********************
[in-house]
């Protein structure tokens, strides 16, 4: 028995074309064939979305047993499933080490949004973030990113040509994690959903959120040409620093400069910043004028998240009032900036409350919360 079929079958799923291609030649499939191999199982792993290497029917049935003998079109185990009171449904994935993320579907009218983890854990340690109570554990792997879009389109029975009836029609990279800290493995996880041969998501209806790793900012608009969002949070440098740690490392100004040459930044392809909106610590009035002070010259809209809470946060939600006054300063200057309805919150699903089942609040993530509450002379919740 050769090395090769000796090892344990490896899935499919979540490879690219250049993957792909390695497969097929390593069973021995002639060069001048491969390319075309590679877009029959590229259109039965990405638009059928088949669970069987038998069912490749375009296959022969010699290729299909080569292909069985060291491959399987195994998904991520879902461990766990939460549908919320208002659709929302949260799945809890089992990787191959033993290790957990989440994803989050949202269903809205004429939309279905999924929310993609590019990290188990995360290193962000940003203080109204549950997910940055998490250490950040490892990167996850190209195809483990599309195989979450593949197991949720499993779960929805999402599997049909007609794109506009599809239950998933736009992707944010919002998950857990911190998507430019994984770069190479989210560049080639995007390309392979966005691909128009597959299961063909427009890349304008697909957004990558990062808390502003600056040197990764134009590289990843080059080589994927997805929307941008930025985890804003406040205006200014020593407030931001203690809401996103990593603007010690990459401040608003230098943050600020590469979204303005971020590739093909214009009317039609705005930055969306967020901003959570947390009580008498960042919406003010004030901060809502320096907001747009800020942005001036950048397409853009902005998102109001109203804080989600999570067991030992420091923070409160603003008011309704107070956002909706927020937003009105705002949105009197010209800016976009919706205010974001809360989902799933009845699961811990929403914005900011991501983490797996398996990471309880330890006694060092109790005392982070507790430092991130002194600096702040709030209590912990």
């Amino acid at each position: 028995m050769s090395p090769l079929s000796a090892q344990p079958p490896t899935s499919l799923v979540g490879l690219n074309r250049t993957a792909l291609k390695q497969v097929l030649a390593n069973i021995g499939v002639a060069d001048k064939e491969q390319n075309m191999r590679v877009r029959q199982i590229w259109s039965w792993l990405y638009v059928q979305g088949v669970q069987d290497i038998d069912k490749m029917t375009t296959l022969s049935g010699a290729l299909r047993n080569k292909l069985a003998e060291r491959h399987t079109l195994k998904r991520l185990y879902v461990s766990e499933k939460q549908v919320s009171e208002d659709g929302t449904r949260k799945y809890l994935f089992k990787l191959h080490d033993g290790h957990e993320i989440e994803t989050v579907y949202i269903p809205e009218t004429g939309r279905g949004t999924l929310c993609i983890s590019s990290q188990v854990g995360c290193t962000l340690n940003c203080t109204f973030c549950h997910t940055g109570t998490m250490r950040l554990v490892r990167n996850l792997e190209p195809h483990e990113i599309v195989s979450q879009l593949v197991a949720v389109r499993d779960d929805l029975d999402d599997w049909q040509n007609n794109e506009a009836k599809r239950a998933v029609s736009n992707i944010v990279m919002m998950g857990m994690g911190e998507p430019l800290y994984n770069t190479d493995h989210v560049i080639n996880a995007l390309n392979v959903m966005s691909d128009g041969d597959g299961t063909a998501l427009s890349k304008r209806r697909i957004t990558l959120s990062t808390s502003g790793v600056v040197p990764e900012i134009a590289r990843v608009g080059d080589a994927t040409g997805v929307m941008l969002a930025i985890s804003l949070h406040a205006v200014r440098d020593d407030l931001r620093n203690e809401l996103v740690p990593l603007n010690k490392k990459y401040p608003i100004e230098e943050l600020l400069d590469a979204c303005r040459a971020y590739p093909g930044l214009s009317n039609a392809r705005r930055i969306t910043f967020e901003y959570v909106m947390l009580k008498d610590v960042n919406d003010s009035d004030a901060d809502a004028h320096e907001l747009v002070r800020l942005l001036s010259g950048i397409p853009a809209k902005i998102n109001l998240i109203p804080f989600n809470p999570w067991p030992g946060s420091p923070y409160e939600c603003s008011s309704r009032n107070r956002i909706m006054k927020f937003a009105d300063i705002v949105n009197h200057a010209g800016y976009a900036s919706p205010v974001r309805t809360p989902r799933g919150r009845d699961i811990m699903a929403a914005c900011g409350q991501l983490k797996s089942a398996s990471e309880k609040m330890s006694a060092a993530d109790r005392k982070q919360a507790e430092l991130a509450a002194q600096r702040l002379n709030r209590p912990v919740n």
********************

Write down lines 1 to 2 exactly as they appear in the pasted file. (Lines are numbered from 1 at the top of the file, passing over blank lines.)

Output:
[in-house]
């Protein structure tokens, strides 16, 4: 028995074309064939979305047993499933080490949004973030990113040509994690959903959120040409620093400069910043004028998240009032900036409350919360 079929079958799923291609030649499939191999199982792993290497029917049935003998079109185990009171449904994935993320579907009218983890854990340690109570554990792997879009389109029975009836029609990279800290493995996880041969998501209806790793900012608009969002949070440098740690490392100004040459930044392809909106610590009035002070010259809209809470946060939600006054300063200057309805919150699903089942609040993530509450002379919740 050769090395090769000796090892344990490896899935499919979540490879690219250049993957792909390695497969097929390593069973021995002639060069001048491969390319075309590679877009029959590229259109039965990405638009059928088949669970069987038998069912490749375009296959022969010699290729299909080569292909069985060291491959399987195994998904991520879902461990766990939460549908919320208002659709929302949260799945809890089992990787191959033993290790957990989440994803989050949202269903809205004429939309279905999924929310993609590019990290188990995360290193962000940003203080109204549950997910940055998490250490950040490892990167996850190209195809483990599309195989979450593949197991949720499993779960929805999402599997049909007609794109506009599809239950998933736009992707944010919002998950857990911190998507430019994984770069190479989210560049080639995007390309392979966005691909128009597959299961063909427009890349304008697909957004990558990062808390502003600056040197990764134009590289990843080059080589994927997805929307941008930025985890804003406040205006200014020593407030931001203690809401996103990593603007010690990459401040608003230098943050600020590469979204303005971020590739093909214009009317039609705005930055969306967020901003959570947390009580008498960042919406003010004030901060809502320096907001747009800020942005001036950048397409853009902005998102109001109203804080989600999570067991030992420091923070409160603003008011309704107070956002909706927020937003009105705002949105009197010209800016976009919706205010974001809360989902799933009845699961811990929403914005900011991501983490797996398996990471309880330890006694060092109790005392982070507790430092991130002194600096702040709030209590912990």